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The Reports on Sarah and Saleem - Rounding up the Usual Suspects
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The Reports on Sarah and Saleem
SIFF's capsule summary: "This engrossing psychosocial drama begins when a casual love affair between an Israeli woman and a Palestinian man is exploited by the security forces of a divided Jerusalem, leading to a series of dangerous lies that could turn their illicit relationship into a political crisis.
    'The dramatic plot, street action and a suspicion of treason included, builds up suspense and pulse-racing rhythm' Martin Kudlac — Screen Anarchy" (Palestine–Netherlands–Germany–Mexico, 2018, 127 minutes)
SIFF link: The Reports on Sarah and Saleem

Sarah (Sivan Kerchner) is an Israeli woman who runs a coffee and pastry shop. Saleem (Adeeb Safadi) is a Palestinian delivery driver for a bakery that supplies Sarah's shop. And they're having an affair. It's strictly about the sex, other than a hint of developing friendship, so few people beyond Sarah's husband David (Ishai Golan), an Israeli colonel, and Saleem's wife Bisan (Maisa Abd Elhadi) should be concerned if the affair is discovered. But Saleem is already struggling financially, and Bisan is pregnant, so her brother Mahmood (Mohammad Eid) finds Saleem an extra job delivering cell phones to customers in Palestine. But a brief altercation in a Bethlehem dive bar comes to the attention of the Palestinian secret police, and Mahmood has to enlist the aid of the powerful "Abu Ibrahim" (Kamel El Basha) to make the secret police investigation go away, which is complicated because of Saleem's two degrees of separation from an Israeli colonel. A talented lawyer, Maryam (Hanan Hillo), gets involved in the mess, and she has a real challenge to resolve.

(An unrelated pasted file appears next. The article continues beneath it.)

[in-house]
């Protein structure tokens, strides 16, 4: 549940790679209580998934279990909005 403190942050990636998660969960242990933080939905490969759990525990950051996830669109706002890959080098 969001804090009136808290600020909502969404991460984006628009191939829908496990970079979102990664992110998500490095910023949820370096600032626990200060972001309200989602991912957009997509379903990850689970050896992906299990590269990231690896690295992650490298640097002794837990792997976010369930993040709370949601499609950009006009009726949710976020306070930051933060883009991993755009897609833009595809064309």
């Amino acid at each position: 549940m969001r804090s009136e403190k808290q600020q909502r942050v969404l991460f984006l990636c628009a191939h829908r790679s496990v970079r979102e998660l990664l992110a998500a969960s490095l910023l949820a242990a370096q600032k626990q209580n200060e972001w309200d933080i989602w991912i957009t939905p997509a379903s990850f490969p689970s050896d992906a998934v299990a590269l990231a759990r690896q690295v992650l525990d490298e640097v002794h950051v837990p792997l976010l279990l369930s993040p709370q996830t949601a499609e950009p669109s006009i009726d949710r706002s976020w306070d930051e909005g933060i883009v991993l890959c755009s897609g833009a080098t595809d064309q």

That's a lot of information, and it may sound like spoilers, but this is a 127 minute film, and that's all in the opening set-up to the plot.

8 Very Good This film was written by Rami Musa Alayan and directed his brother by Muayad Alayan. They usually write as a team, but this time the script was a solo effort. The story started out a bit slow; it took a while to establish all the details that set up the rest of the story. There are some further slow spots here and there through the middle of the film, which feel like they may have been meant to build tension in the script, but didn't quite pull it off in the finished cut. But the slow parts pay off in the end, which is full of suspense. I think the script is very good all the way through; the directing is good most of the way through and excellent near the end.

The acting is solid. Kerchner is very good. Safadi is good, and very good in scenes with Kerchner. Golan is hard to judge; in his role he's mostly remote and hard to read. Maisa Abd Elhadi is excellent, and although she has a supporting role, a lot of the most important scenes depend on her performance. Hillo has a small role, and she's very good. I didn't get much of an impression of other actors; collectively they were good.

The locations, sets, and art direction are very good. The soundtrack is very good too.

Overall, I rate the film very good.

Languages: Hebrew and Arabic, with English subtitles, and English.

Rating: I don't think this film has a US rating (yet), but I'd guess it would rate a "R", for sex scenes (with obscured nudity), numerous expletives, and a small amount of violence.

Screening: 2 pm, Pacific Place (room 4).
Audience: a typical SIFF press screening crowd, around 100, about 285 seats (estimated capacity).

Snacks: none.

Ads and announcements: no ads at press screenings; SIFF volunteer "R" provided announcements.

Notes to myself:

SIFF statistics: 68 films (41 features, 27 shorts), 44 time slots, 5 parties. ("J": only three parties, and 20 shorts.)

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